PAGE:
You also didn’t go into any theory as to why you used any particular method of Break in. The article sounded more like an ad for the props and fuel than a serious article on breaking in engines. It also sounded like you were guessing which props to use.
    Of course what do I know. I just flew my first model airplane only 60 years ago.

  4. An oddity I’ve wondered about over the years. The engine is rated max horsepower at 15,000 rpm and practical to 16,000 rpm yet I’ve never seen anyone prop the engine to turn that kind of rpm. I have done a bit of experimentation over the years and have come to the conclusion that the manufacturers over hype both the horsepower and practical rpm ratings just like the car manufacturers did back in the 50s up to 1974 when they switched to Net horsepower. I have to wonder what props they are using to get those numbers.
    The most important feature of an engine/prop combo is how much actual thrust they generate.

  5. Hello friends,
    Michael second might have a point when he says that engine break-in is un necessary. Modern engines such as OS are manufactured to such tolerances break-in is un-necessary. Some-none ringed ABC applications starts to wear out from the beginning and by the time loose compression. Especially engines suck ac Nova Rossi for RC-cars.

    On the other hand it is good to get to know your engine at home with plenty of time, rather than when you are out on your airfield. Obviously testing and checking first at home to carefully hammer out any snags on your plane, is the key to success on the airfield.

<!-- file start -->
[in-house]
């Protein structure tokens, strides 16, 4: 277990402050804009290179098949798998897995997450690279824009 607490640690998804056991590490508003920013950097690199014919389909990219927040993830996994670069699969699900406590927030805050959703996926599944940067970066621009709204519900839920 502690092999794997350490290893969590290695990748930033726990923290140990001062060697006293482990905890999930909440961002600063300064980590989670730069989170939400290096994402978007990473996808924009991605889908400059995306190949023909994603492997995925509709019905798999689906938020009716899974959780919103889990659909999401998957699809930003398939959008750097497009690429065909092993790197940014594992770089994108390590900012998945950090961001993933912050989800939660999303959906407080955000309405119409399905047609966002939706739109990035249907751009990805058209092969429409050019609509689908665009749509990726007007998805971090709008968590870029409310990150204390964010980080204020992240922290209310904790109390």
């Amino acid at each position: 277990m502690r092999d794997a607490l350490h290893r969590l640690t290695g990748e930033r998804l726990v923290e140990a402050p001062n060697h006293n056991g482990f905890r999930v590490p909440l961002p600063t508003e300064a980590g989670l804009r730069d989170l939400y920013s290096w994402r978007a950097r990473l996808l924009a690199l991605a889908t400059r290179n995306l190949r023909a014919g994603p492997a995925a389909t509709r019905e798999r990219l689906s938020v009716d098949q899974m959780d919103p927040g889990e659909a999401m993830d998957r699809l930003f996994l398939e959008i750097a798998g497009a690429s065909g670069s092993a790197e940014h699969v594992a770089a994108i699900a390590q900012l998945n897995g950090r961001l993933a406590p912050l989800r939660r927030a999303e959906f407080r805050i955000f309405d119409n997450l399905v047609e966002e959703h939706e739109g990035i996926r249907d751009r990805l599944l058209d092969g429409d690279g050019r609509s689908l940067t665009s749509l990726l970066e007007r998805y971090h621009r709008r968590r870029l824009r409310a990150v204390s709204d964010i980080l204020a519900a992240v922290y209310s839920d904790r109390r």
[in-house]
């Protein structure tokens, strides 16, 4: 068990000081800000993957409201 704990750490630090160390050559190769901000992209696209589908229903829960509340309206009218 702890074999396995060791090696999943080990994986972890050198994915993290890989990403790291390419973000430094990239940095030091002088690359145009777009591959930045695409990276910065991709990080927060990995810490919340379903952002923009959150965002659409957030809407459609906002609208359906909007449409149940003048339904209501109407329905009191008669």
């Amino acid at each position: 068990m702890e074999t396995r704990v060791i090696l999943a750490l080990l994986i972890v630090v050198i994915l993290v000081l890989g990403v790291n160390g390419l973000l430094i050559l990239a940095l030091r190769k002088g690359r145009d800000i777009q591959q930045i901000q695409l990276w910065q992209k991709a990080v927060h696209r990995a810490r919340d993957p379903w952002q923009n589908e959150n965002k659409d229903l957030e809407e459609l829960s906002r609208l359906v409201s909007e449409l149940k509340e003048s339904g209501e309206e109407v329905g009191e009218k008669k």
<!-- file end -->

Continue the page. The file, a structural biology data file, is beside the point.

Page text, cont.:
There are some glow engine fuel you should beware of such it that may cause over-heating and resulting in lost compression on certain engines. I have a OS 46LA which lost compression when I used a fuel with to much nitro (20%) and castor oil. I suspect detonations occurred, as I noticed a change in engine noise during full throttle operations. Detonations is a violent combustion phenomena causing sharp pressure rise and heat energy release.

    Four stroke engines such as SAITO may even be more susceptible to detonations, running on castor oil. It can sound like the ringing of an old analoge telephone.

    In my opinion fuel blend containing synthetic oil is more preferable with lets says 5% nitro compared to castor oil and high contents of nitro.

    Regards
    Carl Stålberg
    Stockholm, Sweden

  6. Gerry Yarrish,
    I enjoyed reading your article.
    Regards Carl Stålberg

  7. Because a blubbery rich running two stroke engine does not come up to design operating temperature, with a ringless, ABC, ABN, and similar engines the piston will be “sticking” in the bore at TDC. Besides potentially damaging the piston and the cylinder bore, this also GREATLY increases connecting rod wear, and can actually cause the rod to break!

    You really can break in an ABC type engine in the air with no problems, just be sure that you never run it lean. Personally, I run mine on the bench for one tank full, doing 2 minute runs with a full cool down between runs. During each run, I set the mixture at a rich TWO STROKE setting, and lean the engine to peak for about 5 to 10 seconds at a time with 30 seconds between those leanouts. Then after that tank, I fill the tank half full, and fine tune the mixtures for flight. The engine is then ready to fly as normal, while avoiding extended high power/slow airspeed flight modes for the first few flights.

    And once again, with an ABC type engine, pick ONE nitro percentage, and stick with it from first flip through DOI. (Dead on Impact)

    AV8TOR